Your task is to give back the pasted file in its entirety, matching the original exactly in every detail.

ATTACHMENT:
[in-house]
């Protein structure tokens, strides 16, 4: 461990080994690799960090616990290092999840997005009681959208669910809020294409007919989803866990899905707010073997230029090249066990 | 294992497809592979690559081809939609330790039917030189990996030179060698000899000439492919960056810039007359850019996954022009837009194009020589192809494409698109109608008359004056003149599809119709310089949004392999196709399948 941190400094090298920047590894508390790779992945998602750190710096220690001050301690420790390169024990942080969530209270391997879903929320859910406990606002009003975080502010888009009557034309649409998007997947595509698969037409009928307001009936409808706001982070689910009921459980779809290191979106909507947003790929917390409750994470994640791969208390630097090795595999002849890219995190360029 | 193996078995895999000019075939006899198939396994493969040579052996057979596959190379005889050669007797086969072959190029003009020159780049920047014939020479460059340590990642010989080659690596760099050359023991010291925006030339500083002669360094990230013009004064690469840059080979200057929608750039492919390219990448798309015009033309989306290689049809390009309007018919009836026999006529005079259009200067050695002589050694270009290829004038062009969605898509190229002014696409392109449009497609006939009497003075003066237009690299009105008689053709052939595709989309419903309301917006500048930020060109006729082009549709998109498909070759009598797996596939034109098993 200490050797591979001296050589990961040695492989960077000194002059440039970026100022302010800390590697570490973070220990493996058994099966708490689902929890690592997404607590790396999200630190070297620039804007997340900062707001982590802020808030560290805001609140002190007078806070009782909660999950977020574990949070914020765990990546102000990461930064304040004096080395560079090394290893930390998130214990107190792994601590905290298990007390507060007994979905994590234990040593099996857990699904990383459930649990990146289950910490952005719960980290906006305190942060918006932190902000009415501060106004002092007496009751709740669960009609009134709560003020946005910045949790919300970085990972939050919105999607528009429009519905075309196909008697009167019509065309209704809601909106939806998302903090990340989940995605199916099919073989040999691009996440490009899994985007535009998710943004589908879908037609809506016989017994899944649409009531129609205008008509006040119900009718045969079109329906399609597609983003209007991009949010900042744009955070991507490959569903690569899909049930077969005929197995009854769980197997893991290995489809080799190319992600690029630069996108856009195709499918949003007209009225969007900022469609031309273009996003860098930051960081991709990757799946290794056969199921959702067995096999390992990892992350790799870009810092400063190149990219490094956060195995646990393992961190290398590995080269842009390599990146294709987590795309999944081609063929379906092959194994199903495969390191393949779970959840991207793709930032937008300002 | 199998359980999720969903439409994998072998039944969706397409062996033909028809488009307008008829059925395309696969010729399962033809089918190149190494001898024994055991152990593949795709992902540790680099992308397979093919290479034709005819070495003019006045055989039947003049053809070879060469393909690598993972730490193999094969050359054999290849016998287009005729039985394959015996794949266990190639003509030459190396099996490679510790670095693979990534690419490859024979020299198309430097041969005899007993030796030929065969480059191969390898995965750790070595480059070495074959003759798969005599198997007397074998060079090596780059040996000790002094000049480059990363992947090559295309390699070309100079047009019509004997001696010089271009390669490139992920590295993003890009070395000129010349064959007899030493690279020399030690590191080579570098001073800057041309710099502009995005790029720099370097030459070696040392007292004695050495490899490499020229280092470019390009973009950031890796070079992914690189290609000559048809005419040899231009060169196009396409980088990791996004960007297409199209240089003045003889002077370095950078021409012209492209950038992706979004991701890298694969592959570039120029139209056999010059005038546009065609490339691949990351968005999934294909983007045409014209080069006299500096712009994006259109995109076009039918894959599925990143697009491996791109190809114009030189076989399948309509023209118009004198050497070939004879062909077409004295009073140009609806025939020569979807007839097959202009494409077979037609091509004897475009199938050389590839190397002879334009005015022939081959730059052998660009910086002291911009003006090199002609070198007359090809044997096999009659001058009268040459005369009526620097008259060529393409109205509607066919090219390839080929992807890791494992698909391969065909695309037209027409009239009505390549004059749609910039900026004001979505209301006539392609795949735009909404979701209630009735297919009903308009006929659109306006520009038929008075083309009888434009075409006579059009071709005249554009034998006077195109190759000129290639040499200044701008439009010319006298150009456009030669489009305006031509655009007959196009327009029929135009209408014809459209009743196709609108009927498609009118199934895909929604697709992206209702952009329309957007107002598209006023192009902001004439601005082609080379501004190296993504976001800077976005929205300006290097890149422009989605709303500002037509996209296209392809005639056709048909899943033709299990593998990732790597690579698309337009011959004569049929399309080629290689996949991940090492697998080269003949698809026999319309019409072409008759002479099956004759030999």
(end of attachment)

[in-house]
């Protein structure tokens, strides 16, 4: 461990080994690799960090616990290092999840997005009681959208669910809020294409007919989803866990899905707010073997230029090249066990 | 294992497809592979690559081809939609330790039917030189990996030179060698000899000439492919960056810039007359850019996954022009837009194009020589192809494409698109109608008359004056003149599809119709310089949004392999196709399948 941190400094090298920047590894508390790779992945998602750190710096220690001050301690420790390169024990942080969530209270391997879903929320859910406990606002009003975080502010888009009557034309649409998007997947595509698969037409009928307001009936409808706001982070689910009921459980779809290191979106909507947003790929917390409750994470994640791969208390630097090795595999002849890219995190360029 | 193996078995895999000019075939006899198939396994493969040579052996057979596959190379005889050669007797086969072959190029003009020159780049920047014939020479460059340590990642010989080659690596760099050359023991010291925006030339500083002669360094990230013009004064690469840059080979200057929608750039492919390219990448798309015009033309989306290689049809390009309007018919009836026999006529005079259009200067050695002589050694270009290829004038062009969605898509190229002014696409392109449009497609006939009497003075003066237009690299009105008689053709052939595709989309419903309301917006500048930020060109006729082009549709998109498909070759009598797996596939034109098993 200490050797591979001296050589990961040695492989960077000194002059440039970026100022302010800390590697570490973070220990493996058994099966708490689902929890690592997404607590790396999200630190070297620039804007997340900062707001982590802020808030560290805001609140002190007078806070009782909660999950977020574990949070914020765990990546102000990461930064304040004096080395560079090394290893930390998130214990107190792994601590905290298990007390507060007994979905994590234990040593099996857990699904990383459930649990990146289950910490952005719960980290906006305190942060918006932190902000009415501060106004002092007496009751709740669960009609009134709560003020946005910045949790919300970085990972939050919105999607528009429009519905075309196909008697009167019509065309209704809601909106939806998302903090990340989940995605199916099919073989040999691009996440490009899994985007535009998710943004589908879908037609809506016989017994899944649409009531129609205008008509006040119900009718045969079109329906399609597609983003209007991009949010900042744009955070991507490959569903690569899909049930077969005929197995009854769980197997893991290995489809080799190319992600690029630069996108856009195709499918949003007209009225969007900022469609031309273009996003860098930051960081991709990757799946290794056969199921959702067995096999390992990892992350790799870009810092400063190149990219490094956060195995646990393992961190290398590995080269842009390599990146294709987590795309999944081609063929379906092959194994199903495969390191393949779970959840991207793709930032937008300002 | 199998359980999720969903439409994998072998039944969706397409062996033909028809488009307008008829059925395309696969010729399962033809089918190149190494001898024994055991152990593949795709992902540790680099992308397979093919290479034709005819070495003019006045055989039947003049053809070879060469393909690598993972730490193999094969050359054999290849016998287009005729039985394959015996794949266990190639003509030459190396099996490679510790670095693979990534690419490859024979020299198309430097041969005899007993030796030929065969480059191969390898995965750790070595480059070495074959003759798969005599198997007397074998060079090596780059040996000790002094000049480059990363992947090559295309390699070309100079047009019509004997001696010089271009390669490139992920590295993003890009070395000129010349064959007899030493690279020399030690590191080579570098001073800057041309710099502009995005790029720099370097030459070696040392007292004695050495490899490499020229280092470019390009973009950031890796070079992914690189290609000559048809005419040899231009060169196009396409980088990791996004960007297409199209240089003045003889002077370095950078021409012209492209950038992706979004991701890298694969592959570039120029139209056999010059005038546009065609490339691949990351968005999934294909983007045409014209080069006299500096712009994006259109995109076009039918894959599925990143697009491996791109190809114009030189076989399948309509023209118009004198050497070939004879062909077409004295009073140009609806025939020569979807007839097959202009494409077979037609091509004897475009199938050389590839190397002879334009005015022939081959730059052998660009910086002291911009003006090199002609070198007359090809044997096999009659001058009268040459005369009526620097008259060529393409109205509607066919090219390839080929992807890791494992698909391969065909695309037209027409009239009505390549004059749609910039900026004001979505209301006539392609795949735009909404979701209630009735297919009903308009006929659109306006520009038929008075083309009888434009075409006579059009071709005249554009034998006077195109190759000129290639040499200044701008439009010319006298150009456009030669489009305006031509655009007959196009327009029929135009209408014809459209009743196709609108009927498609009118199934895909929604697709992206209702952009329309957007107002598209006023192009902001004439601005082609080379501004190296993504976001800077976005929205300006290097890149422009989605709303500002037509996209296209392809005639056709048909899943033709299990593998990732790597690579698309337009011959004569049929399309080629290689996949991940090492697998080269003949698809026999319309019409072409008759002479099956004759030999």